One of the keys for NFL teams is signing their own draft picks to second contracts.
Some of the best teams in the league are those that re-sign draft picks after their rookie deals, which, since 2011, are four years in length for drafted players. Bad choices or steep prices can make that difficult. From the 2011 to 2013 drafts, roughly 16 percent of draft choices signed second contracts with their original teams.
Tight end Luke Willson is the only player from the Seahawks’ 11-member 2013 draft class to get a second deal with Seattle, but general manager John Schneider is trying a different strategy. He’s taking advantage of a bad draft and giving second chances to 2013 choices who weren’t re-signed.
On Tuesday, the Seahawks signed defensive end Dion Jordan, the third overall pick in a 2013 draft in which only 35 choices have received second deals from their original teams. Jordan joined tackle Luke Joeckel, the No. 2 overall pick that year, along with running back Eddie Lacy and linebacker Arthur Brown, second-round choices in 2013.
Jordan is the ultimate Hail Mary. Coming out of Oregon, he was considered an athletic freak with the potential to be a big-time defender. He was 6 feet 6 and 1/4 and 248 pounds. He ran a 4.54 40. All the numbers pushed him to be the third pick in the draft by Miami and the first defender taken.
Jordan was the ultimate failure. He had only one start and three sacks in four years. He faced three drug suspensions and underwent two surgeries. Jordan hasn’t been on the field for a regular-season game since 2014.
It was no surprise that the Dolphins released him March 31. They had had enough.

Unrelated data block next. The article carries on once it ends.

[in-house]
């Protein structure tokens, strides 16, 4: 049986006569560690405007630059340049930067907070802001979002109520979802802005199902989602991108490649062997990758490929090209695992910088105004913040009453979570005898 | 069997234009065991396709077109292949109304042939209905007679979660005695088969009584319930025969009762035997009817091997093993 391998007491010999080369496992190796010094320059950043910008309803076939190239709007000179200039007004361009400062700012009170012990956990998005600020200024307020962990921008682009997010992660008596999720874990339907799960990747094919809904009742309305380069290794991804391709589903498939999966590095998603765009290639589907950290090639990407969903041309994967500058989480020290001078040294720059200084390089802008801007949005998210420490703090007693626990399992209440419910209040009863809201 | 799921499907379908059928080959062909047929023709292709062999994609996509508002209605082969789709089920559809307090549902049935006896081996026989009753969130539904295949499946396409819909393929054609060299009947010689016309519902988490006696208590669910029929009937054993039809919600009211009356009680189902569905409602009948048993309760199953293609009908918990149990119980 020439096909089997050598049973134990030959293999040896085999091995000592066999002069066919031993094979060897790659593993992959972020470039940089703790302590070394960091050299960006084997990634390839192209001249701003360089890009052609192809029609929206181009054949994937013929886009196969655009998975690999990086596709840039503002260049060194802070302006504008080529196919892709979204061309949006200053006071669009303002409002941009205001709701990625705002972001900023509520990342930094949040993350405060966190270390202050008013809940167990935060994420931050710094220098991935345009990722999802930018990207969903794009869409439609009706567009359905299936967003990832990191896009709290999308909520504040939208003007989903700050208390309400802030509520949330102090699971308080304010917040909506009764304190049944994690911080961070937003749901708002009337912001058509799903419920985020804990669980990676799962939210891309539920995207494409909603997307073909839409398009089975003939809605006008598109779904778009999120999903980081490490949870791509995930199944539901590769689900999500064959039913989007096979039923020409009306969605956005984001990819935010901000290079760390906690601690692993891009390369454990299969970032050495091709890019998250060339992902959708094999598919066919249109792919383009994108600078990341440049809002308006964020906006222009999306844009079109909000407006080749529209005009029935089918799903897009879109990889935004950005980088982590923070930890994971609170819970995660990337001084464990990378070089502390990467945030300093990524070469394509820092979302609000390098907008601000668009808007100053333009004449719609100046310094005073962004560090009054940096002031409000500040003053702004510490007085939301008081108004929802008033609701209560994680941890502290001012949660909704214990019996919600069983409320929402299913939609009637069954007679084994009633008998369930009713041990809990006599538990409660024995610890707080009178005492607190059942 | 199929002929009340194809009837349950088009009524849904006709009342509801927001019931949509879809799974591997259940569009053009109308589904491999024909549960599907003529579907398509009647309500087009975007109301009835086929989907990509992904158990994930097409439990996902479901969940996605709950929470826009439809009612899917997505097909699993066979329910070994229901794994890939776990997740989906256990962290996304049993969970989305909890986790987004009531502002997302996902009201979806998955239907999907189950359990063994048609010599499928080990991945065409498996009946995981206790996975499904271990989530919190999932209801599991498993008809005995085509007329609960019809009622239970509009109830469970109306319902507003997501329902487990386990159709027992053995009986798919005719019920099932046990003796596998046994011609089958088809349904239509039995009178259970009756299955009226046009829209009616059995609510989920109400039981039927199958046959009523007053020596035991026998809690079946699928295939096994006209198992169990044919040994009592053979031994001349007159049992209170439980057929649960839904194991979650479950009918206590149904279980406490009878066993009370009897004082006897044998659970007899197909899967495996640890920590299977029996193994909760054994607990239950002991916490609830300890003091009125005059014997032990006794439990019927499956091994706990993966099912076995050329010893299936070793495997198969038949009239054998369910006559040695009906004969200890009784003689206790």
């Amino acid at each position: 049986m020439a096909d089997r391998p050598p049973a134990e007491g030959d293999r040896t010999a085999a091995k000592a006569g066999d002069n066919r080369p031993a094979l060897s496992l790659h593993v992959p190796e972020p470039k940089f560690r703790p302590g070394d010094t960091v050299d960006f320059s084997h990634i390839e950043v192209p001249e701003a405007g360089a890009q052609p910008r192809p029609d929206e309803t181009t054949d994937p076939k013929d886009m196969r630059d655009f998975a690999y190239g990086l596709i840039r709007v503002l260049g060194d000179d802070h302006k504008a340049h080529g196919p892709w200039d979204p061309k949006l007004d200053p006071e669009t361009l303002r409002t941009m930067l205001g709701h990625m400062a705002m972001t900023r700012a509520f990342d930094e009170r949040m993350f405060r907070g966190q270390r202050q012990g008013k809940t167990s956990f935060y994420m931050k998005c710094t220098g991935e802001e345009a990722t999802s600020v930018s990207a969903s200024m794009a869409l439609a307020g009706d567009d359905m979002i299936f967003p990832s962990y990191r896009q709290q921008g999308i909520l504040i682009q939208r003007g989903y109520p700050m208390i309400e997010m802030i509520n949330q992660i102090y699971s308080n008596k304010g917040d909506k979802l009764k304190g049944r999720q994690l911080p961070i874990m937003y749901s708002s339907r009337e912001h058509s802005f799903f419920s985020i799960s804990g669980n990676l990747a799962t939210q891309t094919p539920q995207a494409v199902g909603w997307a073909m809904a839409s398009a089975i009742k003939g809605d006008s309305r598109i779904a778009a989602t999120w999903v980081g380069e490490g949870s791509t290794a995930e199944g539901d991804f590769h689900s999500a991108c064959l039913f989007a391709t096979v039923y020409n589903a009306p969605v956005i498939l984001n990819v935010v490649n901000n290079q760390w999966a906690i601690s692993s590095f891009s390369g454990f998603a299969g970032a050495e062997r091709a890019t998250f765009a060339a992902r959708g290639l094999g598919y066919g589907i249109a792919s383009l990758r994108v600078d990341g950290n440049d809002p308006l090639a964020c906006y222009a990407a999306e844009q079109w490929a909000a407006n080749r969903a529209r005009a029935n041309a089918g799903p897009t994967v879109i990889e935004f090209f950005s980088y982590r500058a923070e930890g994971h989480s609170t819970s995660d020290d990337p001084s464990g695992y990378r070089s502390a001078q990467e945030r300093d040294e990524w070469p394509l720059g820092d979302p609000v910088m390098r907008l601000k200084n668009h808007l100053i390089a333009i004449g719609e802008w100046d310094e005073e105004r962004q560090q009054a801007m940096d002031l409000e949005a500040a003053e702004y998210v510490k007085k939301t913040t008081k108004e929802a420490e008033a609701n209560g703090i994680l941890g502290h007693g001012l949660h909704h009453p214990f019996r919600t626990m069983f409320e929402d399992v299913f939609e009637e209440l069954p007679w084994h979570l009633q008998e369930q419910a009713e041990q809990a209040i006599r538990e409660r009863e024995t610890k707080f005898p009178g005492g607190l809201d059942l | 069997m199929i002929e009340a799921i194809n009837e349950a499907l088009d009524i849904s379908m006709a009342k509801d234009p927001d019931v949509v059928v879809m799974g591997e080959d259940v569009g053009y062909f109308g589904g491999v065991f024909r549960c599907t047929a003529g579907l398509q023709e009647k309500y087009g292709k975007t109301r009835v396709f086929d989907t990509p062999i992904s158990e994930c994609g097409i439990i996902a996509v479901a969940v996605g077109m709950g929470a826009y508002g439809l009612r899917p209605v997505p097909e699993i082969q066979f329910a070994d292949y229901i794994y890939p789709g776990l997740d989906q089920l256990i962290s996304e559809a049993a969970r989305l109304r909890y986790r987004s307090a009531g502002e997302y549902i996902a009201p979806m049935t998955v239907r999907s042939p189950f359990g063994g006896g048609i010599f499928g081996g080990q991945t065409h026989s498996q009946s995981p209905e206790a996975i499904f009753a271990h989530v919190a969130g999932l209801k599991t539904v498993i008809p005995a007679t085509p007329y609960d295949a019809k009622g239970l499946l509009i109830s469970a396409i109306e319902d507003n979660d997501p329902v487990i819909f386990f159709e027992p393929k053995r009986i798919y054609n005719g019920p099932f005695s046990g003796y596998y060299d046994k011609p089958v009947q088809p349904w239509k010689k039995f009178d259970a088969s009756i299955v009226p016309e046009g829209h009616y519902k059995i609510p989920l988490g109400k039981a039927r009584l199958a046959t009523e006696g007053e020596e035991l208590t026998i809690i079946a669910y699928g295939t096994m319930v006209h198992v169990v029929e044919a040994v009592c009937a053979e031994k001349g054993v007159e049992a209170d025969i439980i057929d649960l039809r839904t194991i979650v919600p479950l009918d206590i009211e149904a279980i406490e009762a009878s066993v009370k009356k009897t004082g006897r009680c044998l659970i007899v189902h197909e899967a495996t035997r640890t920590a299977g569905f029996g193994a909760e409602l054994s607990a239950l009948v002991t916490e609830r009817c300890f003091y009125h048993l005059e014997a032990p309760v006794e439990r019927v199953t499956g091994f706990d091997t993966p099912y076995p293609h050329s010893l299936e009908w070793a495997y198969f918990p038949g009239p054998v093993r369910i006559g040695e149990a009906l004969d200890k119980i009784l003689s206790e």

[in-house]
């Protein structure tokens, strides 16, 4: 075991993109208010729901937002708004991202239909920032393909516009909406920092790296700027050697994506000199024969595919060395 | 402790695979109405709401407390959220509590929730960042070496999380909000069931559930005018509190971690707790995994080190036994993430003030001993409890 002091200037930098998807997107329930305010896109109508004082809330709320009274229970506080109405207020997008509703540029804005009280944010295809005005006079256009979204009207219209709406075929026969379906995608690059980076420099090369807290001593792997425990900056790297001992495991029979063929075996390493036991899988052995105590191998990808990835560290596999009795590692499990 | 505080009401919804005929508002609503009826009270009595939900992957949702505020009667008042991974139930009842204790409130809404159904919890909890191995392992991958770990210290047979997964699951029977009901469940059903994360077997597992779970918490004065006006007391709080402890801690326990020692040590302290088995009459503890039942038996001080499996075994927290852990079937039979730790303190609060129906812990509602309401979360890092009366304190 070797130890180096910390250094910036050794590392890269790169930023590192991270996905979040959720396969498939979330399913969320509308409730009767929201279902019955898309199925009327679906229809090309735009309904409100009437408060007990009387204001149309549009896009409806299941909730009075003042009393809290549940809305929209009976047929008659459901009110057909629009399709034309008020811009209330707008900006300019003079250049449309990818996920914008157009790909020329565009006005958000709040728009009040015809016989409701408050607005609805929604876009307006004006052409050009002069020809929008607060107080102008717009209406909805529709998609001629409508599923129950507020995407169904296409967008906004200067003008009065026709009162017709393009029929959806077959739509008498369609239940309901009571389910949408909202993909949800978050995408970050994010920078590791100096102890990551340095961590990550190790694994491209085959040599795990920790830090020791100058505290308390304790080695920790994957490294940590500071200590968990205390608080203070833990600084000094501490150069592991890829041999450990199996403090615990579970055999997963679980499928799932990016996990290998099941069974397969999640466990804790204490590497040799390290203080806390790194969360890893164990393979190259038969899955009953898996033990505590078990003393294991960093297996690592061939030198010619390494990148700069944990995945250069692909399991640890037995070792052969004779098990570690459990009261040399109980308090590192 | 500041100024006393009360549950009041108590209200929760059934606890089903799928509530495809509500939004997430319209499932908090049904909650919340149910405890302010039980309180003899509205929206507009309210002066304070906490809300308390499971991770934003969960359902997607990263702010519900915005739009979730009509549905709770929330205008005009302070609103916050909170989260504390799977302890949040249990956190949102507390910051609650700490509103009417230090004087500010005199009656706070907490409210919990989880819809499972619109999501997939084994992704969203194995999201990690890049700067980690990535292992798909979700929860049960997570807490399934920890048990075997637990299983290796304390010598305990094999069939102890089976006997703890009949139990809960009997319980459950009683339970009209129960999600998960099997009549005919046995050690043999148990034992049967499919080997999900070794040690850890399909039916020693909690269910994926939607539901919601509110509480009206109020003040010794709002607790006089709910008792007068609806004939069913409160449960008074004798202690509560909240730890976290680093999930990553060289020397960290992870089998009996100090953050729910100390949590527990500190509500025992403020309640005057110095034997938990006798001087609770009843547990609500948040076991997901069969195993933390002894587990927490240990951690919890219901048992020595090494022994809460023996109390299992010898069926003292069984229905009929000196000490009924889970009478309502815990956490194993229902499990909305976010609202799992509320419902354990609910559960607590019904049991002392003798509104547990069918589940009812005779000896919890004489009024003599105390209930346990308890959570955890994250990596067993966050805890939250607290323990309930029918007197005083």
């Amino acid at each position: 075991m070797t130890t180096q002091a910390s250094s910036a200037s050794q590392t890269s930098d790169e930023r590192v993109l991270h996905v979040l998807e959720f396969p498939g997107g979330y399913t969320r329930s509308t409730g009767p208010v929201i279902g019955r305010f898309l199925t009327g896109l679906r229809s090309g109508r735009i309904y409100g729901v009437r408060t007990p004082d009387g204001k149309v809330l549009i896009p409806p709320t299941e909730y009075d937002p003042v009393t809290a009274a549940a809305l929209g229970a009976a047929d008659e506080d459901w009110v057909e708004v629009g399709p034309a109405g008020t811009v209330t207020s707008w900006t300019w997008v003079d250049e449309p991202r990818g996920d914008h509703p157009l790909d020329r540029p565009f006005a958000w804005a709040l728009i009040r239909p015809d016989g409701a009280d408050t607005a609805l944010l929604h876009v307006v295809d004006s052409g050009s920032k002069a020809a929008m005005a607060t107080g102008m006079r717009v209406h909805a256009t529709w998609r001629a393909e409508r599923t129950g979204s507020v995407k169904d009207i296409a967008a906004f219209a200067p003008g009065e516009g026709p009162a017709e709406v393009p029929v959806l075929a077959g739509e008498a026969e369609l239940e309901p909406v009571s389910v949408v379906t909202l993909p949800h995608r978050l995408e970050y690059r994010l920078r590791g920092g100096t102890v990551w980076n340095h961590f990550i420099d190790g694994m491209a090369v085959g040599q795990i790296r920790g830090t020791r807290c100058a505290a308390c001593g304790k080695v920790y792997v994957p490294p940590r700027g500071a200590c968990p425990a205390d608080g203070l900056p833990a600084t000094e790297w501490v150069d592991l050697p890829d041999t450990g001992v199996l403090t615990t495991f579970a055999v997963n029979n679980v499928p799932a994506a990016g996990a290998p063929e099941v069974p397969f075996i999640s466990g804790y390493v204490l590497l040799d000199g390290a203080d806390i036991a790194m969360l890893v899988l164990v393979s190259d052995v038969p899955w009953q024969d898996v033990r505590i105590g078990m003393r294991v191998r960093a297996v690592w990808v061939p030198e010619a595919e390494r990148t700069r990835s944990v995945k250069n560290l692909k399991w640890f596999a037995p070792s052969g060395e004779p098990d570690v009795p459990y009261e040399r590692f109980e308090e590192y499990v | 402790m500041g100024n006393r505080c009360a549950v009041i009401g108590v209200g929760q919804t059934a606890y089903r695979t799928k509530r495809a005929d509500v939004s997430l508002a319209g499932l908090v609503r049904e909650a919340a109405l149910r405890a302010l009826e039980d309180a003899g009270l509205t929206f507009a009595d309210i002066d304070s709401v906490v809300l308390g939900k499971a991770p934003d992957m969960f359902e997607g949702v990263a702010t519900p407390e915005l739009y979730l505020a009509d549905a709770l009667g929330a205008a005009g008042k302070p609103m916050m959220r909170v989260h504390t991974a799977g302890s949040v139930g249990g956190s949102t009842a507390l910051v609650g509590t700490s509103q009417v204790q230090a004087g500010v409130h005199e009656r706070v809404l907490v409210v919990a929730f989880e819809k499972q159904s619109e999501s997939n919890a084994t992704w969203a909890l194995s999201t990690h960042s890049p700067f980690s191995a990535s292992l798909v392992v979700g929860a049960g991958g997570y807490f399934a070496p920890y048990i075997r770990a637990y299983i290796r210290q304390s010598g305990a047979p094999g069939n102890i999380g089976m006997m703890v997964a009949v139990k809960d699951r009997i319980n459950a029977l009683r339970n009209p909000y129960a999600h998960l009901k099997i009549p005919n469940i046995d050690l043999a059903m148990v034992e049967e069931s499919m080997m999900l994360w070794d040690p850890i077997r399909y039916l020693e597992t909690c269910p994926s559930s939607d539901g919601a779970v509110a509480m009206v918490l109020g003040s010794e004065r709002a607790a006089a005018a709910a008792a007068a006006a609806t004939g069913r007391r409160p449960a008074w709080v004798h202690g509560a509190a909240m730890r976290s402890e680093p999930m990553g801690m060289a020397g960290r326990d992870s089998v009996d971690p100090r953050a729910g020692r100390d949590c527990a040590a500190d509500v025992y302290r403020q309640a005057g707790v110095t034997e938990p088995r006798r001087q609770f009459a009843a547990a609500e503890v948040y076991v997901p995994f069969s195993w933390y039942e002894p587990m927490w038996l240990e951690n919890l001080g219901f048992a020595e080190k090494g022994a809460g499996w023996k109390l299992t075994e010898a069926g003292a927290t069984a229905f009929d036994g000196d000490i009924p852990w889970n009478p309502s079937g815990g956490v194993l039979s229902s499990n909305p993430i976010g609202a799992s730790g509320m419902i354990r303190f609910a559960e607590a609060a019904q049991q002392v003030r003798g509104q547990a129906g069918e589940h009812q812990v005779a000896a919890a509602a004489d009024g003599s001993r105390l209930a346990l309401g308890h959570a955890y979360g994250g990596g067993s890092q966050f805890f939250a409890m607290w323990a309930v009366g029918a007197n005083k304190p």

Still, he’s an intriguing signing for the Seahawks. If coach Pete Carroll finds a way to resurrect his career, Seattle’s defense may have found a player who could help as a pass-rusher along the defensive line or at strong-side linebacker.
The Seahawks should get a good indication early in organized team activities if he has a chance to succeed. The first thing to notice will be if he’s in condition. Dolphins beat writers only had a chance to see one practice last year in which Jordan was on the field and working with the team. In that practice, Jordan looked slower and heavier. He was 275 pounds and may have been carrying some extra weight. He didn’t have that V-shaped look that he had as a 248-pound rookie. Still, being 6-6, Jordan can carry 275 pounds and make it work on the field.
There were times in his first two years that Jordan did some amazing things. As a rookie in 2013, Jordan, then a linebacker, was asked to cover Patriots tight end Rob Gronkowski. He ran with him step for step and did the same the next season against Lions wide receiver Calvin Johnson.
The Seahawks should see if Jordan, now 27, still has the freaky speed he had when he was 23 and 24.
Former teammates liked him in the locker room, where he was never considered much of a problem. Some of his off-the-field issues were partly a product of his friends outside of football.
The Seahawks should find out quickly if Jordan is willing to work, win over teammates in the locker room and find a way to make the roster.
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